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Wednesday, June 28, 2000

A&B Aging Gracefully

The company, celebrating 100 years
of incorporation, keeps evolving
with the times but stays focused
on three businesses

By Russ Lynch


TOMORROW night, Alexander & Baldwin Inc. will host a party at the Royal Hawaiian Hotel to celebrate 100 years of incorporation.

The choice of venue is appropriate to the company's history. When the hotel first opened in 1927, it was owned by Matson Navigation Co., which was partly owned by A&B at the time. A&B did not take complete ownership of Matson until 1964 and by then Matson's four hotels -- the Moana, the Royal Hawaiian, the Princess Kaiulani and the SurfRider -- had been sold to Sheraton.

Tomorrow's party site serves not only as a reminder of the company's past but also of how much it has changed. Over the years, it shed many holdings, such as hotels, passenger ships and even an airline, to concentrate on what it is today -- ocean freight, agriculture, and real estate.

By Dennis Oda, Star-Bulletin
Top, Alexander & Baldwin's headquarters, circa 1930.

W. Allan Doane, president and chief executive officer since 1998, talked in a recent interview about the A&B of today -- 100 years after its formal incorporation and 130 years after two Maui sons of missionaries, Samuel T. Alexander and Henry P. Baldwin, formed a partnership to grow sugar.

He described a conservative company, closely watching its bottom line and withstanding the temptation to overextend itself, a big reason behind the breakup of A&B's original "Big Five" corporate companions in Hawaii business.

"We have not strayed too far from who we are. The company has never reached too far. We are in as strong a financial position as we've ever been. We think we've weathered a storm we never thought would occur. We've weathered the 1990s," Doane said.

The company is still willing to try something new. For instance, A&B is spending $11 million on Maui to open a factory making wallboard out of bagasse, the fiber that is left after the last drop of sugar has been crushed from cane.

"It's a big risk," Doane said. But even so, it fits with A&B's policy of staying with what it knows, he said. "It's our way of taking an old-line business (sugar) and doing something very different with it."

The highly automated plant will employ about 20 people in a facility the size of a football field at the company's warehouse at Puunene. It will run 24 hours a day, seven days a week to make a product called Hawaiian Duragreen.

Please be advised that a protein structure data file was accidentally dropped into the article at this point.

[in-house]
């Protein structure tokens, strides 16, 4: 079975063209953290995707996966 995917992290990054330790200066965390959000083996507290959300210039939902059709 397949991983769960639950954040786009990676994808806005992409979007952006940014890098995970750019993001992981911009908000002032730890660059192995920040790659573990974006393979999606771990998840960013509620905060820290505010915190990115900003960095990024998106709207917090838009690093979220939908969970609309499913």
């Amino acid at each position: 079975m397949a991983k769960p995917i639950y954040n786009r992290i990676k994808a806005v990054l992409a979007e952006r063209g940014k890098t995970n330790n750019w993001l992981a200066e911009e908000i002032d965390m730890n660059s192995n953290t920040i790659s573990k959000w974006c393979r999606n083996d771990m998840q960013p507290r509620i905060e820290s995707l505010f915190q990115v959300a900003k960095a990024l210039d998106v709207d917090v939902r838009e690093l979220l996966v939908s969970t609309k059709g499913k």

By Dennis Oda, Star-Bulletin
Once 100 percent dependent on the sugar industry, A&B now
gets more than 58 percent of its profits from its ocean
transportation subsidiary, Matson Navigation.

The wallboard venture is a new turn in the company's long history in sugar.

Samuel Alexander and Henry Baldwin started with 11 acres of land in sugar and it was 100 percent of their business.

Today, after the demise of most Hawaii sugar due to foreign competition, A&B has about 37,000 acres in sugar.

At its peak in 1996, A&B had about 43,000 acres in sugar, but it closed McBryde Sugar Co. on Kauai that year after years of losses. A&B still has more sugar acreage than any other company, with Amfac-Hawaii's Kauai operations running a distant second at about 13,000 acres.

Yet sugar now produces only about 8 percent of A&B's operating profits.

The bulk of A&B's profits -- more than 58 percent in 1999 -- comes from its ocean transportation subsidiary Matson Navigation.

Like sugar, that business is also changing, said Doane, a former Navy officer.

"We're adapting. (Matson is) very much an Internet company," he said.

Its customer-service operation is now in one location, Phoenix. A single "800" phone line, where calls are answered in less than two seconds 98 percent of the time, provides instant information on where any piece of cargo is in 50 states, Doane said.

"We've grown the business," he said. "We've kept what we had in Hawaii," he said, but added that the islands are a mature market. "It's not going to get much bigger."

So Matson went after other related work.

Now it hauls containers across the United States on railways and roads. "So we're not just in the shipping business," Doane said.

Even on the ocean, Matson has diversified. For example, it is in a joint venture that provided cargo service to Puerto Rico.

The other big part of A&B's business, going back to its roots as a land owner, is real estate, Doane said.

Ever since it completed its own office building in 1929 at 822 Bishop St., still its corporate headquarters, A&B has owned commercial real estate in addition to its agricultural land.

Counting this week's purchase of the Judd Building in downtown Honolulu, A&B has made eight major commercial acquisitions in Hawaii in the last year, noted Doane, whose background includes years of local real estate industry experience.

A&B has made a good business out of buying, leasing, selling and managing commercial properties on the mainland. In Hawaii, its real estate business ranges from residential development to owning and leasing land for shopping centers, office buildings and other uses.

"We're the second- or third-largest real estate company in Hawaii but we're moving up," he said. "We want to be the premier real estate company."

'We have not strayed too far from
who we are. The company has
never reached too far.'

W. Allan Doane



Matson Navigation Co. is Alexander & Baldwin Inc.'s biggest money producer by far, followed by real estate, but the company still brings in money from its original business, sugar. Here's how its profit looked last year:

In millions of dollars

Bullet Ocean transportation $83.8 58.6%
Bullet Property leasing $27.5 19.2%
Bullet Property sales $17.4 12.2%
Bullet Food products (mostly sugar) $11.3 7.9%
Bullet Other $2.9 2.0%
Total $142.9

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